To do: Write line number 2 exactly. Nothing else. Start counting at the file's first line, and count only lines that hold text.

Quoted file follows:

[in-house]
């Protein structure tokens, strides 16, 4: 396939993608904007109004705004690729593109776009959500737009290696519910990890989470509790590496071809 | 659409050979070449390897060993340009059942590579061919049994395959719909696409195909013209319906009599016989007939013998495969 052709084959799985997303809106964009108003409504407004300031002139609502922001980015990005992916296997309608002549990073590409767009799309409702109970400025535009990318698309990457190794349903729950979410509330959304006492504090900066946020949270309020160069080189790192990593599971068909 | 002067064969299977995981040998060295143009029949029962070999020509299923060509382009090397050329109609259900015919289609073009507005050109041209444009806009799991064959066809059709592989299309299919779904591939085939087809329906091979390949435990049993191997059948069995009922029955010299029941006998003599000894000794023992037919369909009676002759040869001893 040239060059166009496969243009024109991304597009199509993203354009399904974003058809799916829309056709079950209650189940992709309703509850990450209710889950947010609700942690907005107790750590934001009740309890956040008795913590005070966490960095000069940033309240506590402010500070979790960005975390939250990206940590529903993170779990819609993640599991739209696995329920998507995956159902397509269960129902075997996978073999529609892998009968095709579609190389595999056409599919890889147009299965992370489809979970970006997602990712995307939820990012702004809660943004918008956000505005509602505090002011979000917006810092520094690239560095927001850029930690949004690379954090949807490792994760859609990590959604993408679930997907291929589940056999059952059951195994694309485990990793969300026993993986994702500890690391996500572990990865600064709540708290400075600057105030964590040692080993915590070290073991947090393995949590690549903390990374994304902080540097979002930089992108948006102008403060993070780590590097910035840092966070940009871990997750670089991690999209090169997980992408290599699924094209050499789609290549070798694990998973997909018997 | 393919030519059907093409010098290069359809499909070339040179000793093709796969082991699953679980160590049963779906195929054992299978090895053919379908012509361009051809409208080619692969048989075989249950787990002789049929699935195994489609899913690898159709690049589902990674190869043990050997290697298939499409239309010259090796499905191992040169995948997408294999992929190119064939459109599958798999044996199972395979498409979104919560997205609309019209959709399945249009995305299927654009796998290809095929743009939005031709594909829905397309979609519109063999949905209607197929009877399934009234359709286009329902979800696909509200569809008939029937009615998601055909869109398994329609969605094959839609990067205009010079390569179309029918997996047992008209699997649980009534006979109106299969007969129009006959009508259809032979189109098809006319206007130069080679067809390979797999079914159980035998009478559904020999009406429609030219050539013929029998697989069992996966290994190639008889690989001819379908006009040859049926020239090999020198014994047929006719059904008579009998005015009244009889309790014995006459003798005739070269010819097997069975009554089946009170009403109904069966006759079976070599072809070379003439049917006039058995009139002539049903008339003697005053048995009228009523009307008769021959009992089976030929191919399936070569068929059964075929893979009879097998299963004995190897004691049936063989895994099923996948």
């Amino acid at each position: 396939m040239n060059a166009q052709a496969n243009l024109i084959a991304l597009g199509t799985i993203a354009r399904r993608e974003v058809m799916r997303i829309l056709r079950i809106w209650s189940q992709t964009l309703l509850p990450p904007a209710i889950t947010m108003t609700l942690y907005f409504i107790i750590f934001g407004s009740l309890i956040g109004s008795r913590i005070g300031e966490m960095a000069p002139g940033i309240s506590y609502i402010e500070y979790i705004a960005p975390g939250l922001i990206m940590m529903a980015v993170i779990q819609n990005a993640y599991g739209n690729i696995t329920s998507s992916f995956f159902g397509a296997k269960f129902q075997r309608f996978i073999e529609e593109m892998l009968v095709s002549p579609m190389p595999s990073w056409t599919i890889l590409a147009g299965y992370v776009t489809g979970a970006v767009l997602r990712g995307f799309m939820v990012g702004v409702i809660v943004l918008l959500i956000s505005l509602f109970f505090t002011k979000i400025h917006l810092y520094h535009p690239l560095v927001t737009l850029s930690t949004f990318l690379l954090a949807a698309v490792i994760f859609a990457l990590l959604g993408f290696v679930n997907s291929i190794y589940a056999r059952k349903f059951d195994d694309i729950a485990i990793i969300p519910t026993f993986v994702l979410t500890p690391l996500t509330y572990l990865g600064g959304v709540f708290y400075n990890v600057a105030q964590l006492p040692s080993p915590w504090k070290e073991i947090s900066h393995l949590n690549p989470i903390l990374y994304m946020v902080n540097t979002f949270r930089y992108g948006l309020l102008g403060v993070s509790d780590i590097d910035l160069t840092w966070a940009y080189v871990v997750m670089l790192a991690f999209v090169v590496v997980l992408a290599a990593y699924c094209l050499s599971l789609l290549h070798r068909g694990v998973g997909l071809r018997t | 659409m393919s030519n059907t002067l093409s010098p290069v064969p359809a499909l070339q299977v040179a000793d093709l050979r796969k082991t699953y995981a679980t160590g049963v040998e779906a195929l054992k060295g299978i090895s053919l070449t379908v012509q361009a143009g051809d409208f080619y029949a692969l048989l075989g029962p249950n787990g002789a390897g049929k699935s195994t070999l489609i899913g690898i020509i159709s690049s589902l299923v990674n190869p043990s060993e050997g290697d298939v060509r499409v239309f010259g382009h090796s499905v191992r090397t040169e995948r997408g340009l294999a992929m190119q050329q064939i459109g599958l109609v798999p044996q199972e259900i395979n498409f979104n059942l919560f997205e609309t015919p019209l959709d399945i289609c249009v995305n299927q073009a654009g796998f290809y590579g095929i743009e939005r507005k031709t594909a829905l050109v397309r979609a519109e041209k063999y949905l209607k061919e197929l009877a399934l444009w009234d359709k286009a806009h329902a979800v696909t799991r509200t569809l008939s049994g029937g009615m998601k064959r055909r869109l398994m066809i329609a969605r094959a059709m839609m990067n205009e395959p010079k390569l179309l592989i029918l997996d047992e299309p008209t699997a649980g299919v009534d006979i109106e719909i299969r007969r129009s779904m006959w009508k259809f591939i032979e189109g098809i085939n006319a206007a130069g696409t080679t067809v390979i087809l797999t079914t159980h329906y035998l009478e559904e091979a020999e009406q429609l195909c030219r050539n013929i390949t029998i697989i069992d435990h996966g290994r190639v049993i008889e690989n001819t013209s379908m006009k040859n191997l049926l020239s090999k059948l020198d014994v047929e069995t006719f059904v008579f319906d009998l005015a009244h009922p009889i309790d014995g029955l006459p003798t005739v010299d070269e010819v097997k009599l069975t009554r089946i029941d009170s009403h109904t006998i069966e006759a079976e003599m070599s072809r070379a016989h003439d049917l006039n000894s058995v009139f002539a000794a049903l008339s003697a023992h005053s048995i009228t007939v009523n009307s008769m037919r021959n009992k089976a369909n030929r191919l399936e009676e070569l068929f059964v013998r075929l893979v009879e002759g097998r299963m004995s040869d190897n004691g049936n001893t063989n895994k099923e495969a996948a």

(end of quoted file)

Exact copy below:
């Protein structure tokens, strides 16, 4: 396939993608904007109004705004690729593109776009959500737009290696519910990890989470509790590496071809 | 659409050979070449390897060993340009059942590579061919049994395959719909696409195909013209319906009599016989007939013998495969 052709084959799985997303809106964009108003409504407004300031002139609502922001980015990005992916296997309608002549990073590409767009799309409702109970400025535009990318698309990457190794349903729950979410509330959304006492504090900066946020949270309020160069080189790192990593599971068909 | 002067064969299977995981040998060295143009029949029962070999020509299923060509382009090397050329109609259900015919289609073009507005050109041209444009806009799991064959066809059709592989299309299919779904591939085939087809329906091979390949435990049993191997059948069995009922029955010299029941006998003599000894000794023992037919369909009676002759040869001893 040239060059166009496969243009024109991304597009199509993203354009399904974003058809799916829309056709079950209650189940992709309703509850990450209710889950947010609700942690907005107790750590934001009740309890956040008795913590005070966490960095000069940033309240506590402010500070979790960005975390939250990206940590529903993170779990819609993640599991739209696995329920998507995956159902397509269960129902075997996978073999529609892998009968095709579609190389595999056409599919890889147009299965992370489809979970970006997602990712995307939820990012702004809660943004918008956000505005509602505090002011979000917006810092520094690239560095927001850029930690949004690379954090949807490792994760859609990590959604993408679930997907291929589940056999059952059951195994694309485990990793969300026993993986994702500890690391996500572990990865600064709540708290400075600057105030964590040692080993915590070290073991947090393995949590690549903390990374994304902080540097979002930089992108948006102008403060993070780590590097910035840092966070940009871990997750670089991690999209090169997980992408290599699924094209050499789609290549070798694990998973997909018997 | 393919030519059907093409010098290069359809499909070339040179000793093709796969082991699953679980160590049963779906195929054992299978090895053919379908012509361009051809409208080619692969048989075989249950787990002789049929699935195994489609899913690898159709690049589902990674190869043990050997290697298939499409239309010259090796499905191992040169995948997408294999992929190119064939459109599958798999044996199972395979498409979104919560997205609309019209959709399945249009995305299927654009796998290809095929743009939005031709594909829905397309979609519109063999949905209607197929009877399934009234359709286009329902979800696909509200569809008939029937009615998601055909869109398994329609969605094959839609990067205009010079390569179309029918997996047992008209699997649980009534006979109106299969007969129009006959009508259809032979189109098809006319206007130069080679067809390979797999079914159980035998009478559904020999009406429609030219050539013929029998697989069992996966290994190639008889690989001819379908006009040859049926020239090999020198014994047929006719059904008579009998005015009244009889309790014995006459003798005739070269010819097997069975009554089946009170009403109904069966006759079976070599072809070379003439049917006039058995009139002539049903008339003697005053048995009228009523009307008769021959009992089976030929191919399936070569068929059964075929893979009879097998299963004995190897004691049936063989895994099923996948």